Eugene Cho

ultimate loving daddy

In light of my post yesterday about Mixed Martial Arts, the Church, and Jesus, I thought this would be an appropriate time to come clean with the whole wide world: I wrestle (nearly) every night…with all of my kids including my son and it’s the highlight of my day.

I took the liberty of filming one of my epic matches with my son. I employed some of my MMA moves on him. I feel like a chump dad for ignoring him when he says,

“You’re choking me…”

but I seriously didn’t hear him. Honestly, I really didn’t…

While I have other nicknames I go by, my favorite is, “Ultimate Loving Daddy.”

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9 Responses

  1. Tracy says:

    Call it non-violent wrestling! Well, the choke-hold could use a little work. I often “wrastle” with my 4 year old nephew. His favorite hold is “the giggler.” And I only let him win occasionally. But seriously, he doesn’t mind losing, not yet anyway . . .

  2. pjchris says:

    I believe it was the wise Elliot Ohannes who once told us that “all little boys need to be turned upside at least once a day” (I’m sure this could be appplied to little girls, too, but he only has boys). This is a motto we have tried to live our lives by 🙂 (with only mild back sprains).

  3. Rex Hamilton says:

    I have three boys age 5, 3 and 15 months. Our daily wrestling is always something I look forward to. Apprecited your post yesterday on the whole MMA / Jesus topic. Well said…

  4. Eugene Cho says:

    rex, been meaning to email you to say thanks for you and your church’s generosity in partnering with odw’s haiti relief fund. thanks bro.

  5. Lyn says:

    Ha ha – My dad did this nearly every night with my little brother. What good memories…

  6. gar says:

    “Who’s your daddy?”

    “You.”

    LOL.

  7. Erik H says:

    Haha, awesome video! Thanks for sharing!

    “Dad, you’re choking me”! haha!

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Thank you, Brooklyn, for the reminder. Umm, @jlin7 is a Christian but he wasn't very Christlike with me on the basketball court. He muscled me into the paint, dunked on me, mentioned my momma, and then said, "Stick with preaching." Just kidding. Kind of.

If you haven't heard, Jeremy Lin is donating his one games wages (approximately $140,000) and an additional $100 for every 3 pointer made to support Girls' Empowerment and Education through @onedayswages. That game is this Friday vs the Boston Celtics!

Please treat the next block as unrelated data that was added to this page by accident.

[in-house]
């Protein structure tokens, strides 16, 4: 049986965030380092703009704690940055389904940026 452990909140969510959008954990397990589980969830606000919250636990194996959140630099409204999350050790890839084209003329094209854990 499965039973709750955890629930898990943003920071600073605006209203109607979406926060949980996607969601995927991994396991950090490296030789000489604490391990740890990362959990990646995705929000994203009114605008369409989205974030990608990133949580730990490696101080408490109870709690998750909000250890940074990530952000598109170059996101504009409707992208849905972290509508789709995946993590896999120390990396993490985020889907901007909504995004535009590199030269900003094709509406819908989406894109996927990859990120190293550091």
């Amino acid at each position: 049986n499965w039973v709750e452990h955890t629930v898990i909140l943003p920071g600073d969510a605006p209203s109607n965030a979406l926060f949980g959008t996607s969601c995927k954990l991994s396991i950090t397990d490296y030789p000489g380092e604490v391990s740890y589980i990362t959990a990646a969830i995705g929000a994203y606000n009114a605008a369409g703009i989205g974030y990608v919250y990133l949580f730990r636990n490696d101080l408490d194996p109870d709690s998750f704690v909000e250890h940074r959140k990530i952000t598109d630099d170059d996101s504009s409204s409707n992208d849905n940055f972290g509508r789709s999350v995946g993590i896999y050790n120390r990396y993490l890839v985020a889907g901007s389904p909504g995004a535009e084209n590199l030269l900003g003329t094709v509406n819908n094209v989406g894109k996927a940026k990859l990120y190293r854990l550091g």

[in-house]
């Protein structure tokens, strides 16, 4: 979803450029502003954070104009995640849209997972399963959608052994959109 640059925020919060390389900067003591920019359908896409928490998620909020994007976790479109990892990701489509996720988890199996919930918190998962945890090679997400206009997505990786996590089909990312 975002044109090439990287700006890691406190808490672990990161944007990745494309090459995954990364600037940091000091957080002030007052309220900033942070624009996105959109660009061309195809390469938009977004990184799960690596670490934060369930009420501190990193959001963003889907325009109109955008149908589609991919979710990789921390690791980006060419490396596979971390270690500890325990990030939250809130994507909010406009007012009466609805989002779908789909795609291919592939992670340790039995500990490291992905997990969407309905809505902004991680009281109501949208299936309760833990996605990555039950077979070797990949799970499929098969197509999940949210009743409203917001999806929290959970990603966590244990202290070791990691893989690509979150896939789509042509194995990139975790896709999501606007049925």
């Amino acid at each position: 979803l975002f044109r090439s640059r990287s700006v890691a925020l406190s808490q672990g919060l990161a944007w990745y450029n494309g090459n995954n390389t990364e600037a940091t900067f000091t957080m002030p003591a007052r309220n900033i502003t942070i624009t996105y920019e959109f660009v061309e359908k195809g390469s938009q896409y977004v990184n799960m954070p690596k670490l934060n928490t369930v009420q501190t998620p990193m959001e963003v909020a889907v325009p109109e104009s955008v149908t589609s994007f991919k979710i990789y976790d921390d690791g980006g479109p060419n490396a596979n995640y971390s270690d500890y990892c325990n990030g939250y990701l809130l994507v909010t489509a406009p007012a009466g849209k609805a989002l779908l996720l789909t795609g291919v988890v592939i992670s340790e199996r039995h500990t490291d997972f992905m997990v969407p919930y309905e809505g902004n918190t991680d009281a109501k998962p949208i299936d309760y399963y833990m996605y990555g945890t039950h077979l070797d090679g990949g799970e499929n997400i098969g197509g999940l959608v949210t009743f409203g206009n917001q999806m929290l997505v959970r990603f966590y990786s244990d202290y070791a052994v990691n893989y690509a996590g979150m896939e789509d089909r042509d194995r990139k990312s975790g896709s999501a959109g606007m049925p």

Join his campaign as he's inviting his fans to donate just $7. - http://onedayswages.org/jlin

Did you know that 32 million girls of lower secondary school age are not enrolled in school.

Did you know that every year of secondary school increases a girl’s future earning power by 20 percent.

Did you know that if all girls in Sub-Saharan Africa, South and West Asia had a secondary education, child marriage would fall by 64 percent.

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#jeremylin #jlin #linsanity #onedayswages Don't be held captive to either praise or criticism.

Know who you are.
Know what you're about.
Know WHO you serve.

The answer to who you serve makes all the difference... It's the day after International Women's Day - and it's still important to celebrate the contribution of women in our lives, society, and world. As we honor women all around the world, I'm also reminded of how women and children are those who are most deeply impacted by injustice - especially poverty.

Sadly, I have witnessed this reality in too many places. ​In 2012, I traveled to a remote area in Eastern Kenya as part of a @onedayswages response to a famine that struck the Horn of Africa region. This famine impacted nearly 13 million people and according to some sources, took the lives of about 250,000 people. During my trip there, I had the chance of meeting many people but the person that still remains in my memory was a Muslim woman named Sahara.

She was so hospitable in inviting us to her small and temporary home. During our conversation, I learned that ​Sahara traveled 300 kilometers (a little under 200 miles) – some by cart and some by foot – as they sought to escape the worst drought that has impacted East Africa (Kenya, Somalia, and Ethiopia) in the past 60 years.

This is not a misprint.
200.

She traveled about 200 miles on cart and foot. ​And all along, she was ill. If you look closely ​at the photo, you might notice the large lump in her throat - likely a large cancerous tumor.​ She did not travel alone. She traveled with her husband who I was not able to meet because he was staying with one of his five other wives in this polygamist community.  She did not travel alone. She also traveled with her six children – the youngest being about 1 and the oldest being around 8. She had just given birth to her sixth child when they began her journey. Her youngest was severely malnourished when they arrived to this new settlement in a town called Benane. 
Sahara and her children all survived this journey. They survived because she persisted. 
In honor of Sahara...and so many other women who keep...keeping on. I have to remind myself of this every day...because I can forget every day:

Don't be lazy and make assumptions about people. Ask about their story. Then listen. Be humble. Be teachable. Be human. Be a good neighbor. It's a sad reality but our society runs on the currency of fear. Don't feed into this frenzy.

Rather, invest in faith, hope, and love.

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